1. Get Medical Help

The first thing you should do after you are injured at work is seek necessary medical attention, though where you get it from can be important. If your employer has a Preferred Provider Program (PPP), you should choose a doctor or hospital that is a part of that program. You have the choice of two physicians that are within your employer’s PPP, whose costs will be covered. If you choose not to be seen by physicians in your employer’s PPP, you can be seen by one physician of your choice, but further visits must be approved. If your employer does not have a PPP, you have the choice of any two providers.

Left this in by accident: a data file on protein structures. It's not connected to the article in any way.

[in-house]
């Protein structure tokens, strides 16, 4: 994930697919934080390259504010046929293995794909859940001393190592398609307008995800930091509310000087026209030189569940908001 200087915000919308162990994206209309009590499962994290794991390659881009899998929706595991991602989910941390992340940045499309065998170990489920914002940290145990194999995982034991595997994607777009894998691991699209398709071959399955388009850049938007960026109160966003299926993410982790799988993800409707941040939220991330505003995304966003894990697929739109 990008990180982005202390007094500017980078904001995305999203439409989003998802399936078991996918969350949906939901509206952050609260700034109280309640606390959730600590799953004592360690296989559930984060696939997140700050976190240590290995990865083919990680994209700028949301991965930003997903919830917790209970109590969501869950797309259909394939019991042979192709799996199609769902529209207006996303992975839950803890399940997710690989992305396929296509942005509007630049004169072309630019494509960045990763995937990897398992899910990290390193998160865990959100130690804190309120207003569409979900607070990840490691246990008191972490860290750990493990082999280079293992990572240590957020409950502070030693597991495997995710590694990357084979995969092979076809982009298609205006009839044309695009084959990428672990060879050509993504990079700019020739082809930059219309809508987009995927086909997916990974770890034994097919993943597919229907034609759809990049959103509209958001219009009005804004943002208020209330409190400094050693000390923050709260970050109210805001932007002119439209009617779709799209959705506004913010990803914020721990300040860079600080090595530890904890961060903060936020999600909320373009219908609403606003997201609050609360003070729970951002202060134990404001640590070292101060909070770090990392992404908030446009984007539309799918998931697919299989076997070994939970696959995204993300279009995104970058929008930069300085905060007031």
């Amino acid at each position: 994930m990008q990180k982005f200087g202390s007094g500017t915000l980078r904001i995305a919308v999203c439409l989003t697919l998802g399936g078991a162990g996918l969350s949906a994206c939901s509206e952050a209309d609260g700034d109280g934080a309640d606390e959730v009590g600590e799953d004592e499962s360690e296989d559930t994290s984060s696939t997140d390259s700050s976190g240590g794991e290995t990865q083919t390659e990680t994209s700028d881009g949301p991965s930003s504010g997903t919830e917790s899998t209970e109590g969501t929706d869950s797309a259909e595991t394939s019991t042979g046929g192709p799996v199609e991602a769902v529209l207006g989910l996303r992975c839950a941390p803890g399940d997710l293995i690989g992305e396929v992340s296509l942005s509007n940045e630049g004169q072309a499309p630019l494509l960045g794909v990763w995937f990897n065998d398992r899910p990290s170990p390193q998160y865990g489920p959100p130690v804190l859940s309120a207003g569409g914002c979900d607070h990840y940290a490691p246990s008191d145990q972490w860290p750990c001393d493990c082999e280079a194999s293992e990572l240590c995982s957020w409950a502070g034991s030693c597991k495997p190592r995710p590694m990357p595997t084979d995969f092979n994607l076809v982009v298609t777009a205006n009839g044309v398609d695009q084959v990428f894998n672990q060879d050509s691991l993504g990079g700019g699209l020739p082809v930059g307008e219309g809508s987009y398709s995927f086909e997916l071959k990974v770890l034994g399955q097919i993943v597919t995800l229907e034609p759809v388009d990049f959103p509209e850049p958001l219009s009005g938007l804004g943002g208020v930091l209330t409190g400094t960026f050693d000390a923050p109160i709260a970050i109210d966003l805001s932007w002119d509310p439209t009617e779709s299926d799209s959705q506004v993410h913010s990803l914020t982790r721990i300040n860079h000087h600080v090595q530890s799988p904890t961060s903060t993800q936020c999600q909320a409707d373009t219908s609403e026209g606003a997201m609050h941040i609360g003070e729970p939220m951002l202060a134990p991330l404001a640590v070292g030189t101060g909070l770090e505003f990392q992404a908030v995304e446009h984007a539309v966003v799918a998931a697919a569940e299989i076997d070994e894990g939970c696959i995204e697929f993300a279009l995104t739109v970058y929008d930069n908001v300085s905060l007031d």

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IL work injury lawyerThough the death and injury rate for workers in the United States has decreased since the inception of the Occupational Safety and Health Act (OSH Act) in 1970, workplace injuries and deaths are still reported today, many stemming from inadequate workplace safety precautions. Nearly 5,200 people were killed on the job in 2016 - which is about 14 deaths per day. While not all deaths are preventable, many of them are, which is why the Occupational Safety and Health Administration (OSHA) has developed certain standards to keep a safe workplace.

General Duty

In the “General Duty Clause” of the OSH Act, all employers have the responsibility of providing a safe workplace that does not contain any known hazards. This rule is a generalized version of other specific rules that OSHA has for certain industries. There are four groups of OSHA standards, which include: